- “This is how it’s been done in my country/sect/culture/tradition for many generations.” Possibly true. But this justification has been used for centuries to support clitorectomies, widow burning, racism, anti-Semitism, the binding and crippling of young girls’ feet, the murder of newborn girls, and mass murder.
- “I’m beyond lust” or “I have no desires.” (1) This is probably a lie. (2) How does being “beyond lust” or “having no desires” justify sexual exploitation? Would it be okay for your teacher to spit on you if he assured you he was beyond salivation? (3) What does being “beyond lust” even mean? (4) Especially when the speaker is clearly aroused.
- “It’s just energy going from one part of the universe to another.” By this definition, so are pushing a pie into the teacher’s face, spraying him with seltzer, or putting a poisonous spider down his shirt. Ask him if he’s okay with your doing these things.
- “I’m testing your faith. Do you trust me or not?” Correct answer: “Not anymore.”
- “I need to find out if I can trust you.” Implication 1: The best (or only) way to find out if someone is trustworthy is to ask them to have sex with you. Implication 2: If the person does have sex with you, they’re trustworthy; if they don’t, they aren’t. This would make prostitutes the most trustworthy people on the planet—and celibates and whistle-blowers the least.
- “If you ever expect to learn from me, you must never question me or my actions.” Don’t be like Moses, Buddha, Jesus, Muhammed, Lady Julian of Norwich, Martin Luther, Martin Luther King, Jr., Mother Teresa, or the Dalai Lama—all of whom questioned spiritual authority. Be more like Hitler’s mistress Eva Braun, who never questioned the actions of the man she so deeply admired.
- “To you it looks like abuse or exploitation, but it’s not. You don’t see what’s really happening here, but I do.” Translation: “Don’t trust your own heart, mind, or gut. Instead, trust me.”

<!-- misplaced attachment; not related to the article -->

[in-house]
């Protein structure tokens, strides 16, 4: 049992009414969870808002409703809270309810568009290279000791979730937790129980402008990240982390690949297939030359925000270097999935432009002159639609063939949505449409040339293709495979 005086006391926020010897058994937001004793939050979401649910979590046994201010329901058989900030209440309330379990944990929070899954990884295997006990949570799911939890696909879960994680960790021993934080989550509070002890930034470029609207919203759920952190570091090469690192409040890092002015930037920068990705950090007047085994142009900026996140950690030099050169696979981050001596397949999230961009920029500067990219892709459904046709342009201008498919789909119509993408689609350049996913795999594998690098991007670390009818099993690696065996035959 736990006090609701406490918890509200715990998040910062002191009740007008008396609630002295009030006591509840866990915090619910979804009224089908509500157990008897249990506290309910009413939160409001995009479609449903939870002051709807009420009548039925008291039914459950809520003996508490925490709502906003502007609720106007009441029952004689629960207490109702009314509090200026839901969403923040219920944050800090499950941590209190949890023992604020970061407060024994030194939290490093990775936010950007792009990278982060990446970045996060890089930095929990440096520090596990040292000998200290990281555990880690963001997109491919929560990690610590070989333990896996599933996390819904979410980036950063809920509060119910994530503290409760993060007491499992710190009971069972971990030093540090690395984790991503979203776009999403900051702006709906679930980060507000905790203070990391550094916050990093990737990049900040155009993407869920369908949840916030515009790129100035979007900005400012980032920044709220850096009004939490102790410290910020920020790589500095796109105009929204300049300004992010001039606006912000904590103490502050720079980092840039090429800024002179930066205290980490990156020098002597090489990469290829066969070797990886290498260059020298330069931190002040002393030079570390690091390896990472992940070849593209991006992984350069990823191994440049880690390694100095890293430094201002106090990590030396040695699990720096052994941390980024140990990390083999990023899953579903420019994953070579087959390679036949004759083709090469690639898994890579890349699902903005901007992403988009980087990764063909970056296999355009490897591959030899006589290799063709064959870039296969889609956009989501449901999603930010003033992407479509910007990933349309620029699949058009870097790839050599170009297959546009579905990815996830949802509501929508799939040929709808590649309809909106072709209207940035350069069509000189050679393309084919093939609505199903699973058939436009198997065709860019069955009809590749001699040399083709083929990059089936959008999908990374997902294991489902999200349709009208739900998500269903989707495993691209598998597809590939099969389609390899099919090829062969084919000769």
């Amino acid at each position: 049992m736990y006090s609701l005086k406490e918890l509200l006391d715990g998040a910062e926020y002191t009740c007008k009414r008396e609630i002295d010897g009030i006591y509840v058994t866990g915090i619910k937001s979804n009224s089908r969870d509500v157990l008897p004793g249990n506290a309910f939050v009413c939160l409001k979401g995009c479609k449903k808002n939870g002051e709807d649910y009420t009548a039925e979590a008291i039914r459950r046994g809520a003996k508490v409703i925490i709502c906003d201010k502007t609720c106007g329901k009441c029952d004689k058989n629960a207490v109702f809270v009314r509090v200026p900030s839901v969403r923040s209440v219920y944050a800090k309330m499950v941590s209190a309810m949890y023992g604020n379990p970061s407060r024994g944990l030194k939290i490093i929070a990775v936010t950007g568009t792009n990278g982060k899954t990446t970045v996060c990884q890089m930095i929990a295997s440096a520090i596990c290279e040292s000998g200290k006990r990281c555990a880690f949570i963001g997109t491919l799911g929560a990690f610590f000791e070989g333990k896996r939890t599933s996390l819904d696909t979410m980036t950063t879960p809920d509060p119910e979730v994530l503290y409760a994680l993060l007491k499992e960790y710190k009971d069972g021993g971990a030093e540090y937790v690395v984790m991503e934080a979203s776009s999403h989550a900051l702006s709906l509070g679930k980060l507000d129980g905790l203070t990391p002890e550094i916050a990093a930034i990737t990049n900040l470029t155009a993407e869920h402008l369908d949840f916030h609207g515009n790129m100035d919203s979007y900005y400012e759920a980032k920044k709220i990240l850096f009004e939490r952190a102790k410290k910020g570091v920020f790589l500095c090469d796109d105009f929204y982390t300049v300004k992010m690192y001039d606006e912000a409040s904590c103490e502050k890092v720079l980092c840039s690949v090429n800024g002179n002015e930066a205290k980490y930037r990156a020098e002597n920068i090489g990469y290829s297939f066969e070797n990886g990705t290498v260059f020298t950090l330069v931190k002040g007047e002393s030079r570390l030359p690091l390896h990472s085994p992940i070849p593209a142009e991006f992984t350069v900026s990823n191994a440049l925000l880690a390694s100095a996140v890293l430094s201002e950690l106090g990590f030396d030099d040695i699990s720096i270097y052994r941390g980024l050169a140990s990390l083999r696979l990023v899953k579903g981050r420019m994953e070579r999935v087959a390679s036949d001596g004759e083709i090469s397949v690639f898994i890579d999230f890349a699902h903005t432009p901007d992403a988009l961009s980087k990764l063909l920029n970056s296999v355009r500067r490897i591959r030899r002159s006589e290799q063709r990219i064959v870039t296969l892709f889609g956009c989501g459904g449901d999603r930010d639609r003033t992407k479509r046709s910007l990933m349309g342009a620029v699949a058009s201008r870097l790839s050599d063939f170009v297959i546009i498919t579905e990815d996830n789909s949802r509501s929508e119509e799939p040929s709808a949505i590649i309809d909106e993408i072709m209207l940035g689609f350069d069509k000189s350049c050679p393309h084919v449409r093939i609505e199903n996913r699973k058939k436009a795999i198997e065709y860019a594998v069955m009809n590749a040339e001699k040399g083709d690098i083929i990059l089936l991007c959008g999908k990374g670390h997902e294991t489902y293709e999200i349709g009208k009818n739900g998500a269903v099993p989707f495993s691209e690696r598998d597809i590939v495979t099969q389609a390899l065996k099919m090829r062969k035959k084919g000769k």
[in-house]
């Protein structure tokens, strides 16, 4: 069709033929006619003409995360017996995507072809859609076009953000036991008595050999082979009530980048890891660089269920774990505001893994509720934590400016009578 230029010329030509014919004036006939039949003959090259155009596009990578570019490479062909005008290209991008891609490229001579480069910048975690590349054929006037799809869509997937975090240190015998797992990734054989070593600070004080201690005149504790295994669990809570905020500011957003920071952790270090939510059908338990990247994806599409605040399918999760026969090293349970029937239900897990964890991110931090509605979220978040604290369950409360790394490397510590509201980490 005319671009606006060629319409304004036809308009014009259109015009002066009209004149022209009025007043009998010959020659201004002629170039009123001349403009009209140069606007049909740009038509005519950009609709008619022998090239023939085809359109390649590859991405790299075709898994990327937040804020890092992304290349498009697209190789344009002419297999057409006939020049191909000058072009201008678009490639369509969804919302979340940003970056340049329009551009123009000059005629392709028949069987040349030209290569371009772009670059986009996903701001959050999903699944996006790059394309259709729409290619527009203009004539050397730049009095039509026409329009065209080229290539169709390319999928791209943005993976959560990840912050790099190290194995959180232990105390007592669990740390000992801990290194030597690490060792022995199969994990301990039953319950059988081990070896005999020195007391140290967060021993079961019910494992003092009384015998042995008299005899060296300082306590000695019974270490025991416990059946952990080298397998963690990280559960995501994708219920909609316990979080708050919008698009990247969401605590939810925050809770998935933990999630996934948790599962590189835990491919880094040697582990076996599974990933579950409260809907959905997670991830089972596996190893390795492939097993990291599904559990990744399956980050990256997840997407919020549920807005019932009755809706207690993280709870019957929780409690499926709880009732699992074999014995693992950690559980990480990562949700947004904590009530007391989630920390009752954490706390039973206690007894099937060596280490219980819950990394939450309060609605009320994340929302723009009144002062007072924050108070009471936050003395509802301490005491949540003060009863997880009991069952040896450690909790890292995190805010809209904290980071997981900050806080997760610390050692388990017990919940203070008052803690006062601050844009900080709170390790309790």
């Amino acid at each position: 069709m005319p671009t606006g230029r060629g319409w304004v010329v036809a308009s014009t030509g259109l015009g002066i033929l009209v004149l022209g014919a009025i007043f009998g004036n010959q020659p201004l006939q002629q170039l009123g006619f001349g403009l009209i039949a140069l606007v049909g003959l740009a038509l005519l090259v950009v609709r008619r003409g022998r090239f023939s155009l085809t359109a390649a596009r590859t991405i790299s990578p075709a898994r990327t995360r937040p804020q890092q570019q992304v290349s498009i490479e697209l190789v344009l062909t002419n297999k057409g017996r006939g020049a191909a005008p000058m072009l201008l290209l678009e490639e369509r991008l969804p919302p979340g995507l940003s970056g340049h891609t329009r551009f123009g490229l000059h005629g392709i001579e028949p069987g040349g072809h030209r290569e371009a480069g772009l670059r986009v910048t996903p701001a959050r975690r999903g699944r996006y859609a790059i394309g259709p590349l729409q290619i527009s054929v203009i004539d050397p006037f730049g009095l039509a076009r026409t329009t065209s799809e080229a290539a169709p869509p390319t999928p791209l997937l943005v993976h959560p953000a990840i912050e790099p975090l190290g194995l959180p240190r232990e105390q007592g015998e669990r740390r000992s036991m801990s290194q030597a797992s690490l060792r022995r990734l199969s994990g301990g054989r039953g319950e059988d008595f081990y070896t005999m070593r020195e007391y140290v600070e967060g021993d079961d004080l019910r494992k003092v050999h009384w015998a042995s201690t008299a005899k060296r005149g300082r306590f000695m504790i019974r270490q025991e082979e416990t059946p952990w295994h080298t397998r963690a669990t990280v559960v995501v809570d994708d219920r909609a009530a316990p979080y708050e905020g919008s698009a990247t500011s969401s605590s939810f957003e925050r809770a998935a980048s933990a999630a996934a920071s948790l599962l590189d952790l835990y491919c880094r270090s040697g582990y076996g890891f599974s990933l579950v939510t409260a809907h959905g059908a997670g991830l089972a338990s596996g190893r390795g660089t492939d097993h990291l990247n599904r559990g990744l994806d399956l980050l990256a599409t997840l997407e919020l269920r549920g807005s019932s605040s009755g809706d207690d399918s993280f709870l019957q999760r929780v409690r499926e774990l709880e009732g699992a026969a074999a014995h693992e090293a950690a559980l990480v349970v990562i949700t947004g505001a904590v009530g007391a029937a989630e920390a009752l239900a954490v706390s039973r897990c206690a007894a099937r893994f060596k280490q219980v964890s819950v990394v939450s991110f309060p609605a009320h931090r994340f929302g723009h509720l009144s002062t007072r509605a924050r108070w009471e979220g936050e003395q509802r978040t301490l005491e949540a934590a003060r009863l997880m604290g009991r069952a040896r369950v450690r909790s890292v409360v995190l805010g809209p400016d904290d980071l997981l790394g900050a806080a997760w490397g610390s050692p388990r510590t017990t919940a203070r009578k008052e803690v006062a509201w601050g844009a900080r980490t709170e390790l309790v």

- “There’s no doer; there’s just doing. There is no ‘you’ or ‘I,’ so how can there be abuse or exploitation?” This is the cheesiest dodge of all. True, from a mystical perspective, there’s no doer or doing, no good or bad, no right or wrong, no life or death, no pain or pleasure, no consent or exploitation, no specifics of any kind; everything is One. But we also live in the relative realm, where we need to pay our taxes and lock our doors; where people sometimes try to manipulate us; and where we need to protect and defend ourselves from such folks.
- “It’s crazy wisdom (or left-handed tantra or skillful means).” The phrase crazy wisdom usually refers to spiritual guidance or insight that is expressed in counterintuitive or supra-rational form. Wielded appropriately by wise teachers, crazy wisdom can be an enormously helpful teaching tool. But there is no valid reason why crazy wisdom needs to involve sex between you and your teacher. Doubt the wisdom but not the craziness—and get away quickly.
Adapted from Sex and the Spiritual Teacher by Scott Edelstein (Wisdom Publications), who has studied “happily and productively” with several spiritual teachers. He is the author of numerous articles on spirituality and 15 other books on a wide range of subjects.